The United States has been a particular country due to its origins: unlike Europe, there is no millennial history that defines its citizens’ integration processes. Unlike the Latin American countries, no method of miscegenation determines the synthesis of two different cultures.

That is why many years ago, the sociologist Seymour Martin Lipset coined the concept “American Exceptionalism,” which is nothing more than the consideration of the particularity of the United States compared to all other countries: it was the only one based on an idea (freedom, democracy, a Republican Government), unlike the others that were born by cultural clashes, conquests by blood and fire or diplomacy.

This historical retrospective is crucial to understand much of the management process that countries have had both in terms of health and economics, since the different legal frameworks determine, in almost all cases, other mechanisms and speed of response to the Pandemic.

When the George Washington army defeated the British Crown, the political class integrated revolutionary concepts such as legitimacy from citizens’ will. The main political actors of that time gave themselves up to intensely debating the State’s political and organizational structures that had just been born.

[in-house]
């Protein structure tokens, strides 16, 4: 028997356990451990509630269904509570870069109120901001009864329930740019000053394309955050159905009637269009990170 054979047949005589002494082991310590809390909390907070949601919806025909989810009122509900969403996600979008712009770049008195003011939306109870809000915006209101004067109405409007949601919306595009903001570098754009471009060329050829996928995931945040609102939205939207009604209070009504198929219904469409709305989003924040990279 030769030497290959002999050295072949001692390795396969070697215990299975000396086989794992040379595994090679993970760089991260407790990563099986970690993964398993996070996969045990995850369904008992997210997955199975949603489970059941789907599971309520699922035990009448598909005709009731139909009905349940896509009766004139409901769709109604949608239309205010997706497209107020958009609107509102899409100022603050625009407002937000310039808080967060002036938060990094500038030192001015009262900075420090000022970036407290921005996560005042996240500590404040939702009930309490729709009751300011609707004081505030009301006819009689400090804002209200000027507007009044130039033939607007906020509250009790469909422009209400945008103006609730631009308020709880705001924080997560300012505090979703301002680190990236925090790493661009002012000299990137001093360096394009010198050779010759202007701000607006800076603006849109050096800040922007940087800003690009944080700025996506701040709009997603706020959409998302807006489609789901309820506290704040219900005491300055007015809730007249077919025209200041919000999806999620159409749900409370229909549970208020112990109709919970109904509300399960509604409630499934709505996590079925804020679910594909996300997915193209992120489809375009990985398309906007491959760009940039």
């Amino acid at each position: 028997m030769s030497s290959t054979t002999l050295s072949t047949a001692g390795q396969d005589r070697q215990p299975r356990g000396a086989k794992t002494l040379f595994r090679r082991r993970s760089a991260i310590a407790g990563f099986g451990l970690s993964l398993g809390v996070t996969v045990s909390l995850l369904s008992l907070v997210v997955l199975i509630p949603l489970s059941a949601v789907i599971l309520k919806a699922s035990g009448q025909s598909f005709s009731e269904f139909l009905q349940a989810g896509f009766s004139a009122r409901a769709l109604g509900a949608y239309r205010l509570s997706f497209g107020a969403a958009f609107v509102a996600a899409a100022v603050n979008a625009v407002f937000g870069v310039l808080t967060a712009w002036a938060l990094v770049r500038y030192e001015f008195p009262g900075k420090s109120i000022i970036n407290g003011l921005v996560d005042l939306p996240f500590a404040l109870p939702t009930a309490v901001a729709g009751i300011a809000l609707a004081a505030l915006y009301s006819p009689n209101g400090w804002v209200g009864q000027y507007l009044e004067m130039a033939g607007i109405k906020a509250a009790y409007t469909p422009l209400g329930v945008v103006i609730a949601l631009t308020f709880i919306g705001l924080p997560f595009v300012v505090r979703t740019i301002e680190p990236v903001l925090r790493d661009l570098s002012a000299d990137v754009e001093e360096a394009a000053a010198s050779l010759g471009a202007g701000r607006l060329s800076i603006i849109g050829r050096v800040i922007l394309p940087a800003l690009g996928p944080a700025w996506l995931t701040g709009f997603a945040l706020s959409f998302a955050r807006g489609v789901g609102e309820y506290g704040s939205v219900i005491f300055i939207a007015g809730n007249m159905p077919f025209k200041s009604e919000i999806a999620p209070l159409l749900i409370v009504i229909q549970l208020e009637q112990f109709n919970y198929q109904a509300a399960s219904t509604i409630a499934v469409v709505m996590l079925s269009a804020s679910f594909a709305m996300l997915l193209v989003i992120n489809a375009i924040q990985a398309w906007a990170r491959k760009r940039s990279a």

With all of these ideas, they integrated a form of Federal Government, which maintained autonomy for every 13 colonies.

One of the most relevant issues in this confrontation of political positions is the State’s size. Jefferson believed in having a limited government, with defined and clear institutional checks and balances, in addition to States having as many freedoms as possible. Also, he believed that agriculture should be the economic engine since it would lead to other sectors’ growth. He fought for a gradual accumulation of capital in the national economy.

On the other hand, Hamilton wanted and longed to replicate the British government model without falling into a monarchy's extreme. He considered that a Strong Government was necessary, with a substantial Army, where War and conquest were the economy's engines. Besides, he believed in creating a strong central bank, distributing credits for economic sectors, and protectionist tariffs with national criteria to promote a robust national economy.